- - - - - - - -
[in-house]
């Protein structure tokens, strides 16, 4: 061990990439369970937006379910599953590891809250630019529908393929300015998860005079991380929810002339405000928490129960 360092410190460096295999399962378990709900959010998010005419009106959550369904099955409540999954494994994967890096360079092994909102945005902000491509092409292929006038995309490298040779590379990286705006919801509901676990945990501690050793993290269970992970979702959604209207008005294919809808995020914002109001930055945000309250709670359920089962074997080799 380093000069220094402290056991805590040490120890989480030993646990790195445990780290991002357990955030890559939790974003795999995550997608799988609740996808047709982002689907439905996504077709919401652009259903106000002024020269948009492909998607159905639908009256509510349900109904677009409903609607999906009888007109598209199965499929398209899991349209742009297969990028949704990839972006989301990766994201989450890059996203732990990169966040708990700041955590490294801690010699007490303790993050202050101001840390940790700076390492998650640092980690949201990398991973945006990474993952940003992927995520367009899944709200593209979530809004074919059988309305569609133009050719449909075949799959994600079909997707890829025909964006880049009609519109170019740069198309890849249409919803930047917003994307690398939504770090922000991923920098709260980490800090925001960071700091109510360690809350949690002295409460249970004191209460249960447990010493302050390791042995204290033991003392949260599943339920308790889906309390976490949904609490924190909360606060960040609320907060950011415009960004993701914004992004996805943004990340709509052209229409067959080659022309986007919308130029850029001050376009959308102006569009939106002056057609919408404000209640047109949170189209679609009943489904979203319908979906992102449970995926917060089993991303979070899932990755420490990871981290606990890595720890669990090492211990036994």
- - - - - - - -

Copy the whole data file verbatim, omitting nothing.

[in-house]
């Protein structure tokens, strides 16, 4: 061990990439369970937006379910599953590891809250630019529908393929300015998860005079991380929810002339405000928490129960 360092410190460096295999399962378990709900959010998010005419009106959550369904099955409540999954494994994967890096360079092994909102945005902000491509092409292929006038995309490298040779590379990286705006919801509901676990945990501690050793993290269970992970979702959604209207008005294919809808995020914002109001930055945000309250709670359920089962074997080799 380093000069220094402290056991805590040490120890989480030993646990790195445990780290991002357990955030890559939790974003795999995550997608799988609740996808047709982002689907439905996504077709919401652009259903106000002024020269948009492909998607159905639908009256509510349900109904677009409903609607999906009888007109598209199965499929398209899991349209742009297969990028949704990839972006989301990766994201989450890059996203732990990169966040708990700041955590490294801690010699007490303790993050202050101001840390940790700076390492998650640092980690949201990398991973945006990474993952940003992927995520367009899944709200593209979530809004074919059988309305569609133009050719449909075949799959994600079909997707890829025909964006880049009609519109170019740069198309890849249409919803930047917003994307690398939504770090922000991923920098709260980490800090925001960071700091109510360690809350949690002295409460249970004191209460249960447990010493302050390791042995204290033991003392949260599943339920308790889906309390976490949904609490924190909360606060960040609320907060950011415009960004993701914004992004996805943004990340709509052209229409067959080659022309986007919308130029850029001050376009959308102006569009939106002056057609919408404000209640047109949170189209679609009943489904979203319908979906992102449970995926917060089993991303979070899932990755420490990871981290606990890595720890669990090492211990036994």